WABC-7 and WXTV-40 were both shown as 1-Edge paths from the Empire State Building and also 24.9 miles away, while WNBC-28 was listed as a 2-Edge path (lots of multipath) from the same distance. So I had a nice mix of strong, ‘easy’ signals to go with some weaker, ‘tough’ signals.
Table 1 shows the results. A ‘yes’ indication means that the station was received without drop out for at least two minutes AND had a very low or almost zero bit error rate, as verified by TS Reader. A ‘no’ indication means either the station was not received at all, or was detected by PSIP but had too many dropouts to be reliable.
Not surprisingly, the Kowatec antenna couldn’t pull in either high-band VHF stations 7 or 8. That’s because of simple physics: It has no gain at those frequencies, and its antenna array is too small to be of any use with channels 7 through 13.
I didn’t expect much from the Radio Shack bow tie, but it did OK by grabbing channels 8, 18, and 51. Not surprisingly, these are the three strongest signals at the Turner office location, so every other antenna should have pulled them in (which they did).
The Mohu Leaf gave a decent accounting of itself, grabbing channels 8, 18, 28 (one of the strongest UHF stations in New York City), 40 (also a powerful signal), and 51. The Walltenna equaled that performance with the same channels – no advantage here.
The FlatWave was a big disappointment, faring no better than the $3.99 bow tie – and it costs ten times as much! Most of the antennas in this test use variations on collinear antenna arrays, but aren’t electrically long enough to have any gain on channels 2-6 and 7-13. But the FlatWave didn’t even have that much gain at UHF frequencies.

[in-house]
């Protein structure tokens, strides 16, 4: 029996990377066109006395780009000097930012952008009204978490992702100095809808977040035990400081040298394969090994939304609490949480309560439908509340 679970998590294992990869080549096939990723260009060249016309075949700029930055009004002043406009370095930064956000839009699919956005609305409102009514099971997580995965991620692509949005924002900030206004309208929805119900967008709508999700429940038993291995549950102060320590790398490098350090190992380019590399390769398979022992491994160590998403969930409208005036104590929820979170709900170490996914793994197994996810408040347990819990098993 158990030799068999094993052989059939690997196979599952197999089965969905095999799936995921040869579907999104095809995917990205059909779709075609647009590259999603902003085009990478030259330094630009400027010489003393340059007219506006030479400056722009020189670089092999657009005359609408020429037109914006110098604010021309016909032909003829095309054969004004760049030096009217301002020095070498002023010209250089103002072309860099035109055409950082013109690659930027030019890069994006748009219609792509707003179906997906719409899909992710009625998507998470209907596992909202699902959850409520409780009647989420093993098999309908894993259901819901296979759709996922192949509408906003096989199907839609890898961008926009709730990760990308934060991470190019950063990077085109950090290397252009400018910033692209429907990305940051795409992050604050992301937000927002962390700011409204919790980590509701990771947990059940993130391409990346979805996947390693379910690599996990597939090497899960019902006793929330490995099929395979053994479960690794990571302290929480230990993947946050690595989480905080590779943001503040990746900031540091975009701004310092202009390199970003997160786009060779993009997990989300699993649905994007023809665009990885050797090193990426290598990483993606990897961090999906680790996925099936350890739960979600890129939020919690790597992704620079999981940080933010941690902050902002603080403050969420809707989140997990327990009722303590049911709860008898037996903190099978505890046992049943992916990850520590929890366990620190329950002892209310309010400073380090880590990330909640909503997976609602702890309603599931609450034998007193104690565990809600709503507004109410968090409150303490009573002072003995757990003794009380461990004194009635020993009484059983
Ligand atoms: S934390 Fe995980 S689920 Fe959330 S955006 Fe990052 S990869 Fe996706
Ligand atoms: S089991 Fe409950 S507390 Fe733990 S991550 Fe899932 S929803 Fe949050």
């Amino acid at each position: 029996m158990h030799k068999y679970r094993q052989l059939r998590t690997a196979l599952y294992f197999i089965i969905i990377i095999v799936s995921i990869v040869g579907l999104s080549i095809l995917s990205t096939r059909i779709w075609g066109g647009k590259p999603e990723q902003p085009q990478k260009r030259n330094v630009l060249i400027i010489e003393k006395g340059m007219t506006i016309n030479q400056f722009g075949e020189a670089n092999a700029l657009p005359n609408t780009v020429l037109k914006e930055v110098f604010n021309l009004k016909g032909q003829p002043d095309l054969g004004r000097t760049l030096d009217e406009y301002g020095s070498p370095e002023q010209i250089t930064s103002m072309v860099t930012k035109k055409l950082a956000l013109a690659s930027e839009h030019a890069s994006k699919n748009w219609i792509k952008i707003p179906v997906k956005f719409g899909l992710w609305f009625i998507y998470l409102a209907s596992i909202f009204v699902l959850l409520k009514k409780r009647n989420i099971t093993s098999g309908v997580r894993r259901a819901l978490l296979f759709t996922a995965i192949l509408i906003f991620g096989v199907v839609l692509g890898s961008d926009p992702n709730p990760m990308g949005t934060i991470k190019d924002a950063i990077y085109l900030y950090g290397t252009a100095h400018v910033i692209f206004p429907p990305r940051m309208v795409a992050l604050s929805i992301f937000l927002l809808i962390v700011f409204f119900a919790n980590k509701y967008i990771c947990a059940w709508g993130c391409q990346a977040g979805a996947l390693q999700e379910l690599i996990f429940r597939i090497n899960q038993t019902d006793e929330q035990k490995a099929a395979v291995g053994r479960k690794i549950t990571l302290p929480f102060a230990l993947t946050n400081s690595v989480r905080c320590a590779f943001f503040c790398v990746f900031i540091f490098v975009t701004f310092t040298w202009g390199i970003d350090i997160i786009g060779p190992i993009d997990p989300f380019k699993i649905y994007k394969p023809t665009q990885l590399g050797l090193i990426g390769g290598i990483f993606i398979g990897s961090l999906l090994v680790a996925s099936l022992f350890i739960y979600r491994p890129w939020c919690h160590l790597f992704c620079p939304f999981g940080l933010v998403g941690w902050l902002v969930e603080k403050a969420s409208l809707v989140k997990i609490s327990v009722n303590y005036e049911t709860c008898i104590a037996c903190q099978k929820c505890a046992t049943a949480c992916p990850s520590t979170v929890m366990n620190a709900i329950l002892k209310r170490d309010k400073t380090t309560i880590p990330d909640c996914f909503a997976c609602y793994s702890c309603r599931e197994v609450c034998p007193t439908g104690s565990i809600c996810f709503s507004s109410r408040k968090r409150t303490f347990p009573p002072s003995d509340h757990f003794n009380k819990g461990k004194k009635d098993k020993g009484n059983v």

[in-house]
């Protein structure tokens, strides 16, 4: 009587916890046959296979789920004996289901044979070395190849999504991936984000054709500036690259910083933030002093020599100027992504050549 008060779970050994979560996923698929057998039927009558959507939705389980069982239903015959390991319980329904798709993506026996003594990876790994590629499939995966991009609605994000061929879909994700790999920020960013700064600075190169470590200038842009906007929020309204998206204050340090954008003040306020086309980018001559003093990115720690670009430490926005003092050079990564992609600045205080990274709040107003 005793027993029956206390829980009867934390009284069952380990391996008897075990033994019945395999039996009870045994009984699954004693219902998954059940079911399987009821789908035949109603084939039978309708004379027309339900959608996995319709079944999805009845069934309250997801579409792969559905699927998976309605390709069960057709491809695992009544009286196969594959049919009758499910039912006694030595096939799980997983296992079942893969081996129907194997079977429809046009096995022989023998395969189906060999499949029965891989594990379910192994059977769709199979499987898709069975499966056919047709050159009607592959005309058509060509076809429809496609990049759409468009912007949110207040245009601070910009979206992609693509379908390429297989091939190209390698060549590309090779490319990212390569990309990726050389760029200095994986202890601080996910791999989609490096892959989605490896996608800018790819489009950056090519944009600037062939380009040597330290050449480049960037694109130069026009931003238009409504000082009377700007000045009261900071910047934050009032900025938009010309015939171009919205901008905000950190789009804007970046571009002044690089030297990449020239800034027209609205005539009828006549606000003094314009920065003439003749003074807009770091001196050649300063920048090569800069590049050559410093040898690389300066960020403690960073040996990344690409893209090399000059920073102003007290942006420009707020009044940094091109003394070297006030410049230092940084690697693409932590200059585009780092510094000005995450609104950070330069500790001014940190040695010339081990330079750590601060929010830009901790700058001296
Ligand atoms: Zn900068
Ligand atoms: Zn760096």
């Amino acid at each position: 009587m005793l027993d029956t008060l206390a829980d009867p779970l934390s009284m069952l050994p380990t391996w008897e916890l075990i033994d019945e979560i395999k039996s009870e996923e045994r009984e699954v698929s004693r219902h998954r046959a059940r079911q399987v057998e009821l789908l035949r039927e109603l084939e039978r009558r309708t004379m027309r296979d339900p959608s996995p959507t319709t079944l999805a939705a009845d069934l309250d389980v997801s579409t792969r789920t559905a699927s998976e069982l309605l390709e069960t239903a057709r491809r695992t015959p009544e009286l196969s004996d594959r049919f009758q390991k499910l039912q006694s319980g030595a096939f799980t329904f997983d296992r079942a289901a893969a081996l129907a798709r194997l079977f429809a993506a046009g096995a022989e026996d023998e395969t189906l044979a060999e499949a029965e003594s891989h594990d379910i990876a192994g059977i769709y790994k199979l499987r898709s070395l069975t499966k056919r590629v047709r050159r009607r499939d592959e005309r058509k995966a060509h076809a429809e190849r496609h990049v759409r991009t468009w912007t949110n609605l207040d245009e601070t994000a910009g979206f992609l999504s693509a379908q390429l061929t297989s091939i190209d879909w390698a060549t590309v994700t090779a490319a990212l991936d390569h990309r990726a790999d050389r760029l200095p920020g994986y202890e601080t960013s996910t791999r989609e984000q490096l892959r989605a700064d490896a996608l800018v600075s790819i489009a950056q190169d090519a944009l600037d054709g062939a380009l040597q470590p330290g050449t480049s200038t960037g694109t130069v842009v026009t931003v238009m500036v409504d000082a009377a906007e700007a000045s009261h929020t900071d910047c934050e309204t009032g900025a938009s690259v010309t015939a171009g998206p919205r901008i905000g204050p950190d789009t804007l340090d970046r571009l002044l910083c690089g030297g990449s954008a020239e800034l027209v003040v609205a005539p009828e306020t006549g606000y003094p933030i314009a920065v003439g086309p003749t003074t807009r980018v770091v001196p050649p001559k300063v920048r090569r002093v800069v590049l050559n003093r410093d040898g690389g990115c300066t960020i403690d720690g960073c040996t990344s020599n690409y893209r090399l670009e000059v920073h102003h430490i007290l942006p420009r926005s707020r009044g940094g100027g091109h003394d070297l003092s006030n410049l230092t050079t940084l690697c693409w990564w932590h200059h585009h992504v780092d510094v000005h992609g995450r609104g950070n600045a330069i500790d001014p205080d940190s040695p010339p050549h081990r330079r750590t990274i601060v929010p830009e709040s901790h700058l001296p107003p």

I saved the Leaf Plus for last. Comparing an amplified antenna to non-amplified versions isn’t a fair test, and as expected, the Leaf Plus pulled in all of the listed stations reliably, except for WWOR-38.
However, it added WFME-29 (West Orange, NJ), WFUT-30 (Telefutura from New York), ION-30 (also New York), WCBS-33 (New York), and WNJU-36 (Univision, New York) to the list of ‘thumbs up’ stations.
Note that a few of these signals are listed as 2-Edge paths with much weaker signal levels on TVFool.com. So this antenna does perform very well, although a bit pricey at $75.
Reliable digital TV reception is all about having enough signal presented to the receiver so it can do its job. That also means high enough carrier-to-noise ratio (CNR) for the adaptive equalizer circuits to smooth out echoes and other signal reflections caused by multipath.
In general, any late-model TV built in the last four years has good-enough adaptive equalizer circuits to accomplish this task if it is presented with enough signal. For people who have problematic over-the-air DTV reception, low signal levels are usually the culprit. I’d suggest using the non-powered antennas if you live 15 miles or less from a DTV transmitter, and switching to an amplified antenna at greater distances. (Once you get much past 25 – 30 miles, you should really put up an outside antenna for best results.)
The Mohu Leaf and Walltenna work quite well for close-in DTV reception, while the Leaf Plus makes a big difference at longer distances. The FlatWave is a disappointment – save your money and go with the Leaf or Walltenna instead. Or, try a simple bow-tie or even Radio Shack’s 15-1882 VHF rabbit ears / UHF loop combo instead – for $12, you can hardly go wrong.
Posted by Pete Putman, April 6, 2012 9:47 AM
About Pete PutmanPeter Putman is the president of ROAM Consulting L.L.C. His company provides training, marketing communications, and product testing/development services to manufacturers, dealers, and end-users of displays, display interfaces, and related products.
Pete edits and publishes HDTVexpert.com, a Web blog focused on digital TV, HDTV, and display technologies. He is also a columnist for Pro AV magazine, the leading trade publication for commercial AV systems integrators.